CAROL JENKINS HAS had muscular C dystrophy since she was 7 years old. She is 40 now and her muscles have atrophied to the point where she is paralyzed and can no longer breathe by herself. Last summer, unable to expel carbon dioxide, she was hospitalized and went into a coma. Her husband, Russell, says her physician wanted to perform a tracheotomy that would allow her to breathe with a machine. But Russell was also told that muscular dystrophy patients who have tracheotomies usually don't live more than six months because of infections, and that Carol would never be able to talk again. He says he did not know what to do and so he prayed. And while he prayed he thought of what his wife had told him the night before she went into the coma. She had said she wanted every little chance she had to stay alive. He gave her that chance.
Carol survived and she returned home to live with her husband in their apartment in Suitland. She retired on disability from the Census Bureau where she had worked as a statistical assistant for 16 years. She lives now with the aid of a ventilator, a machine that has taken the place of her lungs, and is hooked up to the tube in the opening of her throat. The tracheal tube is one that allows her to talk but it has to be changed once a month. "It's painful," says Russell. "She bleeds a lot for two weeks and it's sore. Then the next month comes and it's the same thing again."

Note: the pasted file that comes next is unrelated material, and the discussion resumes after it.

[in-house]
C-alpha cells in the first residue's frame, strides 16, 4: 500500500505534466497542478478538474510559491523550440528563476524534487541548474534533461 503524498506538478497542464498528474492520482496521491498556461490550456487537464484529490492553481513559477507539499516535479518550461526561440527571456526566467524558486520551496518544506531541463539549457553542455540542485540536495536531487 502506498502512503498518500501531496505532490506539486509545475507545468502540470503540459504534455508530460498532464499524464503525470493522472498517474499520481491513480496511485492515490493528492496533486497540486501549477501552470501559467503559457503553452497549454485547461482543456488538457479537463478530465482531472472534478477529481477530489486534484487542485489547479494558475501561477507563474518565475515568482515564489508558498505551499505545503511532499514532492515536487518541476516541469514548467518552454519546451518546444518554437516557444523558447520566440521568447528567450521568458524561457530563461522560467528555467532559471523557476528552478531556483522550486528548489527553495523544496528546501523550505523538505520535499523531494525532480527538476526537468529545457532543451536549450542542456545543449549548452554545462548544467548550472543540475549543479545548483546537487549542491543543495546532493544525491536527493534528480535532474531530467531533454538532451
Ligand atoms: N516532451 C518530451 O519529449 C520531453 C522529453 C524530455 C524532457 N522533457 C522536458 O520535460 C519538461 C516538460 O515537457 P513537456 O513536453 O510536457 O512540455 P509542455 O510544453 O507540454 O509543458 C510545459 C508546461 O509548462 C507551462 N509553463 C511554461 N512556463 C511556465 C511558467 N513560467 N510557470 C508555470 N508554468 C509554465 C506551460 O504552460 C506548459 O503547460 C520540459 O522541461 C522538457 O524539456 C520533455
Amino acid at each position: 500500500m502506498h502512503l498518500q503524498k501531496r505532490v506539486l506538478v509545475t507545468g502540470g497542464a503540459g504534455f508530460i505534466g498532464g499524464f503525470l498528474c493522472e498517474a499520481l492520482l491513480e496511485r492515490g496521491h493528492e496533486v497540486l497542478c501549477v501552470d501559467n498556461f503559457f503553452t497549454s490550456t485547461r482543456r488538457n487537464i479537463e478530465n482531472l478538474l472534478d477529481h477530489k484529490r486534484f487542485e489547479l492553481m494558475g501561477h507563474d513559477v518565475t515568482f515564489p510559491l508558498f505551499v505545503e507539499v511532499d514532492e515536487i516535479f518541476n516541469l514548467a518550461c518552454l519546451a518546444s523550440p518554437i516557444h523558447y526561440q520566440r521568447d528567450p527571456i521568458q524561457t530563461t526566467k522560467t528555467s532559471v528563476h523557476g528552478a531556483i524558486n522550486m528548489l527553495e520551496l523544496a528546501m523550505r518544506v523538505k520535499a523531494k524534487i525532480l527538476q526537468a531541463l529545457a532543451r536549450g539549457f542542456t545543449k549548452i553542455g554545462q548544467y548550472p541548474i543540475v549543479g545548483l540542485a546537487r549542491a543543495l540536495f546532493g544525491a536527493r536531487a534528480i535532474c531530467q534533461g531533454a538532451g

Carol is currently under the care of a registered nurse, Bonnie Alvarado, who spends nine hours each day with her while Russell works at his clerical job with the Census Bureau. Up until January of this year, Blue Cross and Blue Shield, whose high option insurance plan Carol carried while she was a federal employe, covered 80 percent of the $112-a-day cost for a private nurse, and most of the $425-a-month rental fee for the respirator. But on Russell's take-home pay of $332 every two weeks and Carol's $432-a-month disability check, having to pay even the outstanding 20 percent balance was an awesome financial burden. But when Blue Cross renegotiated its federal employes policy so that it will now pay for only two hours of daily nursing care 90 days a year, the bottom fell out of the Jenkins' world.
Russell Jenkins tried every federal and state social program he could think of to see if anything would pay for home nursing care. Maryland Medicaid does not, federal Medicaid does not and Carol is not eligible for Medicare until she has been receiving disability for two years. "A social worker at the hospital tried to talk me into putting Carol in a nursing home," says Russell. "I said, 'How would you like to put your husband in a nursing home? She's my wife. I want to take care of her.' She insisted on calling anyway." No nursing home would take a ventilator patient who has to be watched 24 hours a day. Alvarado says the alternative is a hospital intensive care unit.
"The respirator," she says, "has to be monitored every half hour. The pressure and volume has to be checked frequently. You never know when the heart will give out or the lungs. She has been in a coma because of the wrong mixture of gases. It's very risky without a trained person."